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Three classical Cepheid variable stars in the nuclear bulge of the Milky Way


The nuclear bulge is a region with a radius of about 200 parsecs around the centre of the Milky Way1. It contains stars with ages2,3,4 ranging from a few million years to over a billion years, yet its star-formation history and the triggering process for star formation remain to be resolved. Recently, episodic star formation, powered by changes in the gas content, has been suggested5. Classical Cepheid variable stars have pulsation periods that decrease with increasing age6, so it is possible to probe the star-formation history on the basis of the distribution of their periods7,8. Here we report the presence of three classical Cepheids in the nuclear bulge with pulsation periods of approximately 20 days, within 40 parsecs (projected distance) of the central black hole. No Cepheids with longer or shorter periods were found. We infer that there was a period about 25 million years ago, and possibly lasting until recently, in which star formation increased relative to the period of 30–70 million years ago.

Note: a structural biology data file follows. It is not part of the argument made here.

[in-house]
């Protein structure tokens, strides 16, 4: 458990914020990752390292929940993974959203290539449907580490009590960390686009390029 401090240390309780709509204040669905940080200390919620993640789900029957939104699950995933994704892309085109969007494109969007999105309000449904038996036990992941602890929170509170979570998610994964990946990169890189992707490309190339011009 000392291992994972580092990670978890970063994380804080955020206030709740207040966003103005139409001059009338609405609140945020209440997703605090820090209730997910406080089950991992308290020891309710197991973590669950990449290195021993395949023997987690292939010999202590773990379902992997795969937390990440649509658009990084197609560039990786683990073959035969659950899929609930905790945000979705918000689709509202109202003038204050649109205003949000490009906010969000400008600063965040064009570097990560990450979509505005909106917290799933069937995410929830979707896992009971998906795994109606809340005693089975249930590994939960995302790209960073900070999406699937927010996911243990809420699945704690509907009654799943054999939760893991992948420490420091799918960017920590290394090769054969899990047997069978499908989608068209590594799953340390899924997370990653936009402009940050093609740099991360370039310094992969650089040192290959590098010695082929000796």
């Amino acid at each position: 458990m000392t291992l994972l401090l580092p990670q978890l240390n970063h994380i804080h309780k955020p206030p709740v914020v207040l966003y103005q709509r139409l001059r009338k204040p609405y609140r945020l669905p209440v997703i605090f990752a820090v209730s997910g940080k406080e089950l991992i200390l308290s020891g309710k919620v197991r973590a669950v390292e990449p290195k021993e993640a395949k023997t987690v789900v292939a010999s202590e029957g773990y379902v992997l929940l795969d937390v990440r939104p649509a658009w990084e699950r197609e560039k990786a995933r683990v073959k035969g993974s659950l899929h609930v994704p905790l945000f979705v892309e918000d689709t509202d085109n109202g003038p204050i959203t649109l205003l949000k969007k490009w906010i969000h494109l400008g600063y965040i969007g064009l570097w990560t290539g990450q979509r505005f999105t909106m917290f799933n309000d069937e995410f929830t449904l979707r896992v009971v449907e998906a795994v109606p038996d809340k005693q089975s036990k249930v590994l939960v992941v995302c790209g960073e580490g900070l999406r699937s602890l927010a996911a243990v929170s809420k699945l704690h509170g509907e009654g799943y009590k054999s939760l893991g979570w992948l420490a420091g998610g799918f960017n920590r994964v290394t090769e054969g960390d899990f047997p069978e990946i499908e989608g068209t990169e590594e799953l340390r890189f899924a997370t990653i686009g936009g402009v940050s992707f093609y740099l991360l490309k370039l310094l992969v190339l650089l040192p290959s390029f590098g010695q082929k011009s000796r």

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Figure 1: The classical Cepheids discovered in the Nuclear Bulge.
Figure 2: Period distribution of the nuclear bulge Cepheids and those previously found in the Milky Way.
Figure 3: Star-formation history in the nuclear bulge during the last hundred million years.

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We thank the IRSF/SIRIUS team in Nagoya University, the National Astronomical Observatory of Japan, Kyoto University and the University of Tokyo, and the staff of the South African Astronomical Observatory (SAAO) for their support during our near-IR observations. This work was supported by Grants-in-Aid for Scientific Research from the Japan Society for the Promotion of Science (JSPS). M.W.F. acknowledges the support from National Research Foundation (NRF) of South Africa.

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Correspondence to Noriyuki Matsunaga.

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Matsunaga, N., Kawadu, T., Nishiyama, S. et al. Three classical Cepheid variable stars in the nuclear bulge of the Milky Way. Nature 477, 188–190 (2011).

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